Feds are behind on DNSSEC -- and that's a good thing

Less than 40 percent of federal domains have deployed the secure version of DNS, but government is helping develop industry expertise by serving as a guinea pig

More than nine months ago, a mandate from the Office of Management and Budget required U.S. federal agencies to sign their domain names using the domain name system security extensions (DNSSEC). But a recent survey found that less than 40 percent of federal domains have managed to do so.

Another example of government inefficiency? Not necessarily so, says Rod Rasmussen, president of Internet Identity, the firm that conducted the survey of almost 3,000 government domains. Rasmussen expects the government to move much more quickly now that they have worked out a lot of the kinks in deployment.

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"Once someone figures it out, it seems like you can sign everything," Rasmussen said. "Big chunks of the government domains should be signed all at once."

Rolling out DNSSEC is a complex process. As much as 7 percent of domains are causing problems, such as the mishandling of key-signing keys (KSKs), according to a government DNS expert. In addition, at least two vulnerabilities have been found in the software used to implement DNS and the secure extensions, leading to patches.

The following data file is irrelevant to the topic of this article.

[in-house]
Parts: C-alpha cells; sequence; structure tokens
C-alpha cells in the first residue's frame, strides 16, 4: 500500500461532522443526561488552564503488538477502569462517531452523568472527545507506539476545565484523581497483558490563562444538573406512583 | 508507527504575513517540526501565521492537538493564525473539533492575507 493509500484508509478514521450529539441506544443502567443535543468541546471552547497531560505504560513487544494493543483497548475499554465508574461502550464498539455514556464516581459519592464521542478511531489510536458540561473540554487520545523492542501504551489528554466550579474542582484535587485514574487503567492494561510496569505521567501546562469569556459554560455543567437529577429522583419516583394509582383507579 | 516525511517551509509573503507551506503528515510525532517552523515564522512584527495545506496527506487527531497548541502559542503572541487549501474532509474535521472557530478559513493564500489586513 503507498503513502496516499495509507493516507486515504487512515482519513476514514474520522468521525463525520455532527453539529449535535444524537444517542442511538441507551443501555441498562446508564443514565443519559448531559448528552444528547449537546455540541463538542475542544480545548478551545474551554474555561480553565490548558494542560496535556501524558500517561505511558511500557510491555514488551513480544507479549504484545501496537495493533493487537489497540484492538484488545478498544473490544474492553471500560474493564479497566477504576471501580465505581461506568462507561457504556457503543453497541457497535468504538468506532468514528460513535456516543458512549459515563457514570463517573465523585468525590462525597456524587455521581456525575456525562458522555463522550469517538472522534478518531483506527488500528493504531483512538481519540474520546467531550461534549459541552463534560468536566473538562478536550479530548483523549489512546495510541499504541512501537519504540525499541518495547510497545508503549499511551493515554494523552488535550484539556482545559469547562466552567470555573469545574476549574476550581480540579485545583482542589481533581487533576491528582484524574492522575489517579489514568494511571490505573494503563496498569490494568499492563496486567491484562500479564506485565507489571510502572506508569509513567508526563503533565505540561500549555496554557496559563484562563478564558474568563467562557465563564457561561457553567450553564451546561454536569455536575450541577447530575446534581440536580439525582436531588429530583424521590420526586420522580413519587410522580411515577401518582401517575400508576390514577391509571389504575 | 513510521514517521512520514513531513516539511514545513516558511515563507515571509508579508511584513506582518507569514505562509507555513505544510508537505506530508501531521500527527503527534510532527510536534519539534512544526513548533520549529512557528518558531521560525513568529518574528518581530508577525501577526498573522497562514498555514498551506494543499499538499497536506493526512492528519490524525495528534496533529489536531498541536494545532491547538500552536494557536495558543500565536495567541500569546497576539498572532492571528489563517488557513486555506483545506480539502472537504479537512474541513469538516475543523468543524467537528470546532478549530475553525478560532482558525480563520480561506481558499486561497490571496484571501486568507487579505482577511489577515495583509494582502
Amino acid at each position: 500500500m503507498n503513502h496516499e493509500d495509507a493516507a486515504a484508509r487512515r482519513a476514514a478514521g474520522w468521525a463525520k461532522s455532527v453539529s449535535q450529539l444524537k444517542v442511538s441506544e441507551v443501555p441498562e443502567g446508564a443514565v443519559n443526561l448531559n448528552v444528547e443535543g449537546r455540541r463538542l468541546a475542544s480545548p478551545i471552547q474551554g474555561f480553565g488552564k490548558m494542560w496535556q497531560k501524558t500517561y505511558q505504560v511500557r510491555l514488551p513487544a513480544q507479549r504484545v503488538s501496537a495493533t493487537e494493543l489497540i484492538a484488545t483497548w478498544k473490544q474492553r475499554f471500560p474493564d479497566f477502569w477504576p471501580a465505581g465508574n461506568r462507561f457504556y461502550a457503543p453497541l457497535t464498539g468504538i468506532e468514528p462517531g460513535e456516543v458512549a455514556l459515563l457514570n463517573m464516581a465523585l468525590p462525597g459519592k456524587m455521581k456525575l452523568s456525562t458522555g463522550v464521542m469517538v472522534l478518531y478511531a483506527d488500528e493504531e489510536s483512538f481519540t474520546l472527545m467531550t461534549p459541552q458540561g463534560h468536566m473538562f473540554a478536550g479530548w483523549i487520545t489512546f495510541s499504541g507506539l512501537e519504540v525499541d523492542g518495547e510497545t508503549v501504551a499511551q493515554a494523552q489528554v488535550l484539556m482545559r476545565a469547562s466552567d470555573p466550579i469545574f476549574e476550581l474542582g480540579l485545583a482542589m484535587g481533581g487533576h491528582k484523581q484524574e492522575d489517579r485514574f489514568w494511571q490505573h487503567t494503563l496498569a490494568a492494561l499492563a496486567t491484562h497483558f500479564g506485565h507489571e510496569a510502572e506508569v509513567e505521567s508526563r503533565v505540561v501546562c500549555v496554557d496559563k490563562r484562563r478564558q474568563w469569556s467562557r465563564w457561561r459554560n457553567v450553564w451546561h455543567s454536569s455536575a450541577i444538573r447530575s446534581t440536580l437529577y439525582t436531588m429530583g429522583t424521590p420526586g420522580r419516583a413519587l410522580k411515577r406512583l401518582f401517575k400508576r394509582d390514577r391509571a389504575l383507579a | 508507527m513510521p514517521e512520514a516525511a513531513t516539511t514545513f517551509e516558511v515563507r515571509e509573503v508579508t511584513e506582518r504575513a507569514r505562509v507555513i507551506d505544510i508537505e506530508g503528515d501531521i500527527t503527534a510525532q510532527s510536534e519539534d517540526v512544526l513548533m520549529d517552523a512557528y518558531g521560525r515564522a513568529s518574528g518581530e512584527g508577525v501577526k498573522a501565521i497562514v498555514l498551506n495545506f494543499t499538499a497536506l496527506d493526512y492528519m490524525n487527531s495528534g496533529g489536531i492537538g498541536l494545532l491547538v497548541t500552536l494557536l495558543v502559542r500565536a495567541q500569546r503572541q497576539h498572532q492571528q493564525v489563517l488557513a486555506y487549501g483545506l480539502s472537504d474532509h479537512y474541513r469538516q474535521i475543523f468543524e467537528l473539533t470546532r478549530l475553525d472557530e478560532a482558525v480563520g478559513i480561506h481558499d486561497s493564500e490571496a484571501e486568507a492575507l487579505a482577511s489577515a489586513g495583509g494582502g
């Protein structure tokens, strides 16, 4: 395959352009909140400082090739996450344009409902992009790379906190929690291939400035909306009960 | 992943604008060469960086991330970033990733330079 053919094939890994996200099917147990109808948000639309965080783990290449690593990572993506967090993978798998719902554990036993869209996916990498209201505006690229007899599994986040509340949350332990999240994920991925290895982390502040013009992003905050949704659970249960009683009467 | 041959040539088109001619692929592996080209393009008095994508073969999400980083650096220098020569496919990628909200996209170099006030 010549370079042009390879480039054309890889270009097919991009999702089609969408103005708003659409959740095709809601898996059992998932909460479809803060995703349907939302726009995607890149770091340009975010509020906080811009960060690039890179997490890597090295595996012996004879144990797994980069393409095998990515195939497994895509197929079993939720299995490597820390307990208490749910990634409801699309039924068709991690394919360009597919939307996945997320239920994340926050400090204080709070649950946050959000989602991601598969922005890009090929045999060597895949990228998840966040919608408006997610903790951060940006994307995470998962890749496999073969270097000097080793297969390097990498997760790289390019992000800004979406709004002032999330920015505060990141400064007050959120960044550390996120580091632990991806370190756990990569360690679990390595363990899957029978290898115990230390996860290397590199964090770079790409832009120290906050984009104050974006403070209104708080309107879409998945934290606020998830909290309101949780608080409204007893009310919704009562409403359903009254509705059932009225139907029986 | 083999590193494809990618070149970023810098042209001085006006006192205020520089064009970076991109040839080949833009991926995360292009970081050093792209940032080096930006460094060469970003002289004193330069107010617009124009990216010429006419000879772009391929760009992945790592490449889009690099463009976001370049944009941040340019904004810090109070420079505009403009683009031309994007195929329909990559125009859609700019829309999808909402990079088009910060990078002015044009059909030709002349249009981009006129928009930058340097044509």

By serving as a guinea pig, the federal government is helping develop industry expertise. Most of the work is being done by contractors, which means the lessons learned during deployment are trickling out to the industry, Rasmussen said. For that reason, taking the extra time is not necessarily a bad thing.

"The government encountering the pain first is probably good, because it is learning process. When [the big DNS providers] go sign .com and .net, it will be easier to do," Rasmussen said.

Take note: Delays will likely become commonplace with all federal infrastructure rollouts. Along with the deployment of DNSSEC, the Obama administration's Chief Information Officer Vivek Kundra has mandated deadlines for the adoption of native IPv6, the next-generation addressing and routing scheme for the Internet, among government networks. By 2012 agencies must covert their external applications -- such as Web and email servers -- to IPv6 and 2014 for their internal client applications.

Unsurprisingly, experts have already predicted delays for that rollout.

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